The court’s opinion spends a good amount of time getting to the main point: there is no per se rule on what constitutes a reasonable accommodation in a given scenario—it is always a case-by-case factual determination. The focus is on reasonableness. Sometimes an accommodation can be provided through a neutral policy available to all. At other times, a more focused effort needs to take place.

But, on the other hand, the accommodation doesn’t have to be a total accommodation. This means that the company does not have to totally eliminate the conflict in order to satisfy its legal burden. It all comes down to give and take.

In the end, the appellate court reversed the judgment in favor of the company because it found that there were too many factual disputes and that a jury would need to decide whether the accommodations offered by Kellogg were truly reasonable. Kellogg could still win, but would have to go to trial first.

Tips for Striking the Right Balance in the Workplace

Even though the employer did not prevail in the Tenth Circuit, this new case provides some helpful guidance for employers seeking to strike the right balance in the workplace, particularly when the issue involves providing time off for employees for religious observance.

1. Requiring an employee to use vacation or other paid time off for a religious observance may be a reasonable accommodation under some circumstances. An employee is not entitled to demand that it not be required to use vacation for those purposes. But here, it was mathematically impossible. Yet requiring an employee use vacation or paid time off for a religious observance might work under some circumstances.

2. Employees have to cooperate with their employers’ efforts to provide accommodations. In this case, Kellogg allowed the employees to swap shifts to allow the workers to take Saturdays off. Whether such an accommodation was reasonable will ultimately depend on whether that accommodation actually worked to allow time off. But just as employers might need to help their employees find people to switch shifts in some cases, employees also need to put forth some effort. Employees cannot simply demand an accommodation, or expect that their employers will accommodate them, without taking advantage of what the employer has offered. It is a give and take.

3. Communication is key. In this case, it may well turn out to be important who communicated what to whom and when. Employers generally need to communicate their accommodations to employees. For example, there was some dispute over whether Kellogg communicated to the employees that they could use vacation time to avoid working on Saturdays. Likewise, the employee needs to communicate the religious nature of the request. Generally, employees don’t get to simply demand an accommodation without explaining that the accommodation is for religious reasons. Here, it was disputed whether one of the employees communicated with her supervisor that needing to be off on Saturdays was for religious reasons. There was other evidence that the need wasn’t communicated until after the employee had been disciplined for missing so much work. It is best for the conversation to occur as soon as the employee realizes that he or she needs the accommodation.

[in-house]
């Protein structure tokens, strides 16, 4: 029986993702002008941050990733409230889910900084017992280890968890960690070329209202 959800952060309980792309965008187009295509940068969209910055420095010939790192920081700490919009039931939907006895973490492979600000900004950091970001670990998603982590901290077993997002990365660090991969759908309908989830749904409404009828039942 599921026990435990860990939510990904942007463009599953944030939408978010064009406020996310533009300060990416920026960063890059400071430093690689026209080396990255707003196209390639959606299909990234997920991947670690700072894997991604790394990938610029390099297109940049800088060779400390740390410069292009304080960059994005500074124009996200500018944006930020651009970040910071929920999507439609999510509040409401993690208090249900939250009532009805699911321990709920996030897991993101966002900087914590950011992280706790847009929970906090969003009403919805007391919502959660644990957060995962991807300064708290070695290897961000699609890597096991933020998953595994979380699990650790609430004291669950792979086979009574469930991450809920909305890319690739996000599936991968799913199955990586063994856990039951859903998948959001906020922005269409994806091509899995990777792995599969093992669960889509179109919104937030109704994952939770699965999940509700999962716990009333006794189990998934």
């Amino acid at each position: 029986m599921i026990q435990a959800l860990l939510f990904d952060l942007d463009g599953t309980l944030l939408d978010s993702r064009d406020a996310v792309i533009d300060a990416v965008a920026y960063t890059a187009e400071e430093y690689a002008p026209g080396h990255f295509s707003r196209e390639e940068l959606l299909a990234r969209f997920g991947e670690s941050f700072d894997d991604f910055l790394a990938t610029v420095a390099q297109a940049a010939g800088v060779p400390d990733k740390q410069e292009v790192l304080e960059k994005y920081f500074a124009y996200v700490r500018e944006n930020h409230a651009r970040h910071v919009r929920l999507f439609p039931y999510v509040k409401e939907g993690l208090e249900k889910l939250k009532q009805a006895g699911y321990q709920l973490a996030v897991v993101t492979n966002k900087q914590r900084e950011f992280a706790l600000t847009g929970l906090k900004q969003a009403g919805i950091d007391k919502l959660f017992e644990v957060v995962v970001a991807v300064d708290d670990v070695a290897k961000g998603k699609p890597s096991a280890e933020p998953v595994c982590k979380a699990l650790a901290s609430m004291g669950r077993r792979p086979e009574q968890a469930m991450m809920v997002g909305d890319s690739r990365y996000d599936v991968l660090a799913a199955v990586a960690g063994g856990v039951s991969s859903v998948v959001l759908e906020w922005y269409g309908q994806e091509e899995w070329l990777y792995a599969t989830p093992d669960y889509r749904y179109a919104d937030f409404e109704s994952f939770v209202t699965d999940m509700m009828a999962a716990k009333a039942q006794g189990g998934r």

4. Undue hardships require more than just a de minimis burden. Employers are not required to accommodate a religious practice when doing so would create an “undue” burden. This requires more than just inconvenience to the employer. For example, “The cost of hiring an additional worker or the loss of production that results from not replacing a worker who is unavailable due to a religious conflict can amount to undue hardship.” There must be a real burden in order to avoid an employer’s obligation to accommodate religious practice.


Religious accommodation in the workplace is all about being reasonable. This new case is a good reminder that communication and collaboration is key to peace in the workplace when religious practice is involved. Employers would do well to encourage the conversation and, where possible, find creative ways to accommodate the sincerely held religious beliefs of their employees. And, as always, consult legal counsel before engaging in a termination involving religious accommodations. Reaching a reasonable consensus can benefit the overall workplace and help keep employers on the right side of the law.


1 Tabura v. Kellogg, No. 16-4135 (10th Cir. Jan. 17, 2018).

2 Id. (slip op. at 8) (citing Thomas v. Nat’l Ass’n of Letter-Carriers, 225 F.3d 1149, 1155 (10th Cir. 2000)).

3 Id. (slip op. at 10) (cleaned up).

4 Id. (slip op. at 25).

Because of the generality of the information on this site, it may not apply to a given place, time, or set of facts. It is not intended to be legal advice, and should not be acted upon without specific legal advice based on particular situations